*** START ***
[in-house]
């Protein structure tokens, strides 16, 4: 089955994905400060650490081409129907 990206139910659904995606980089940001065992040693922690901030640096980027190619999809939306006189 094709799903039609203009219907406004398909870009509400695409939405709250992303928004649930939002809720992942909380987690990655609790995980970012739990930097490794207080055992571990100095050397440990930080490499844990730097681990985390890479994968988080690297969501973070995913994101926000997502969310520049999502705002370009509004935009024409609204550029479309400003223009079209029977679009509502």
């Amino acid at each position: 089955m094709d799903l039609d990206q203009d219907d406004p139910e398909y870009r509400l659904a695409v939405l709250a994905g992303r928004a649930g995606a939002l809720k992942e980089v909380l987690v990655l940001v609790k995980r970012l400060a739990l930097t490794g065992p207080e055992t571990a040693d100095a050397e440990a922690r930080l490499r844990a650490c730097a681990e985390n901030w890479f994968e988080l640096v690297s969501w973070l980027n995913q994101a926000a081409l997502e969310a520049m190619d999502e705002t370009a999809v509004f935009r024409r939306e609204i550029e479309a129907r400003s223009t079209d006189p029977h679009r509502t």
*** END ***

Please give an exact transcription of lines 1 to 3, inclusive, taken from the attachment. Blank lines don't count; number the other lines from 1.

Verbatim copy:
[in-house]
């Protein structure tokens, strides 16, 4: 089955994905400060650490081409129907 990206139910659904995606980089940001065992040693922690901030640096980027190619999809939306006189 094709799903039609203009219907406004398909870009509400695409939405709250992303928004649930939002809720992942909380987690990655609790995980970012739990930097490794207080055992571990100095050397440990930080490499844990730097681990985390890479994968988080690297969501973070995913994101926000997502969310520049999502705002370009509004935009024409609204550029479309400003223009079209029977679009509502």
């Amino acid at each position: 089955m094709d799903l039609d990206q203009d219907d406004p139910e398909y870009r509400l659904a695409v939405l709250a994905g992303r928004a649930g995606a939002l809720k992942e980089v909380l987690v990655l940001v609790k995980r970012l400060a739990l930097t490794g065992p207080e055992t571990a040693d100095a050397e440990a922690r930080l490499r844990a650490c730097a681990e985390n901030w890479f994968e988080l640096v690297s969501w973070l980027n995913q994101a926000a081409l997502e969310a520049m190619d999502e705002t370009a999809v509004f935009r024409r939306e609204i550029e479309a129907r400003s223009t079209d006189p029977h679009r509502t």